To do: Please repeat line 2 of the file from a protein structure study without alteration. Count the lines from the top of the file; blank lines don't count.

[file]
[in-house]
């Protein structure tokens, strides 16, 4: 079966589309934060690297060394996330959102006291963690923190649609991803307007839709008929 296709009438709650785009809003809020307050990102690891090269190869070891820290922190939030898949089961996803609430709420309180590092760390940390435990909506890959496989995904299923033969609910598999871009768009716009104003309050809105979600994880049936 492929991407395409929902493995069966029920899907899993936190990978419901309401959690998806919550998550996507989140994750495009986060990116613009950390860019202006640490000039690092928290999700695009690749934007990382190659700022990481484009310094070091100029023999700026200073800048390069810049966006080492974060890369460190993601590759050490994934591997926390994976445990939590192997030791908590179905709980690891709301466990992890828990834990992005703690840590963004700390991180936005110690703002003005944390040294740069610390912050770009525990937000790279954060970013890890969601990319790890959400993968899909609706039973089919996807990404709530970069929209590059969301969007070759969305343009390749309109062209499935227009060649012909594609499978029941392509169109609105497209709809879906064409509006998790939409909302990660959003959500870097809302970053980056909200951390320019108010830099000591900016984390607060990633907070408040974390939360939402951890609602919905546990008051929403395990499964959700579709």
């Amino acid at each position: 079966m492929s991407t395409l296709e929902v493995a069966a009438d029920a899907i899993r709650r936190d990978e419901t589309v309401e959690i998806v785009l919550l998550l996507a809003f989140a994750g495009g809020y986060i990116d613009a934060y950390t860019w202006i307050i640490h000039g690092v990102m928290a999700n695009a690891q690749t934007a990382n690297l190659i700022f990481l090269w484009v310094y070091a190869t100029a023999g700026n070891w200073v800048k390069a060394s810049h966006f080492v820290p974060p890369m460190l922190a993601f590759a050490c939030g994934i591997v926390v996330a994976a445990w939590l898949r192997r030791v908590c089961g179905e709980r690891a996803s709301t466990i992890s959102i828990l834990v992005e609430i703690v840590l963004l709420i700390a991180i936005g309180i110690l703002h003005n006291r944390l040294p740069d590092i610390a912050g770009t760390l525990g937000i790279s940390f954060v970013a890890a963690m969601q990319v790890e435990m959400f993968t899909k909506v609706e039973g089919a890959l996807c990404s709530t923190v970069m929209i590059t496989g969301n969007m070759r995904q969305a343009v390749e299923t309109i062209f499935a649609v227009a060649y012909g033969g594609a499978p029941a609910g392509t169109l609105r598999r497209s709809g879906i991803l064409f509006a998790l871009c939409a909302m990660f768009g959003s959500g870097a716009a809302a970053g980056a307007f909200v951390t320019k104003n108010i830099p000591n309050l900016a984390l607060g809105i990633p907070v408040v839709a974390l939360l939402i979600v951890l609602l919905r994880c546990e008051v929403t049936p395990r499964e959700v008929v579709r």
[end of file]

């Protein structure tokens, strides 16, 4: 079966589309934060690297060394996330959102006291963690923190649609991803307007839709008929 296709009438709650785009809003809020307050990102690891090269190869070891820290922190939030898949089961996803609430709420309180590092760390940390435990909506890959496989995904299923033969609910598999871009768009716009104003309050809105979600994880049936 492929991407395409929902493995069966029920899907899993936190990978419901309401959690998806919550998550996507989140994750495009986060990116613009950390860019202006640490000039690092928290999700695009690749934007990382190659700022990481484009310094070091100029023999700026200073800048390069810049966006080492974060890369460190993601590759050490994934591997926390994976445990939590192997030791908590179905709980690891709301466990992890828990834990992005703690840590963004700390991180936005110690703002003005944390040294740069610390912050770009525990937000790279954060970013890890969601990319790890959400993968899909609706039973089919996807990404709530970069929209590059969301969007070759969305343009390749309109062209499935227009060649012909594609499978029941392509169109609105497209709809879906064409509006998790939409909302990660959003959500870097809302970053980056909200951390320019108010830099000591900016984390607060990633907070408040974390939360939402951890609602919905546990008051929403395990499964959700579709």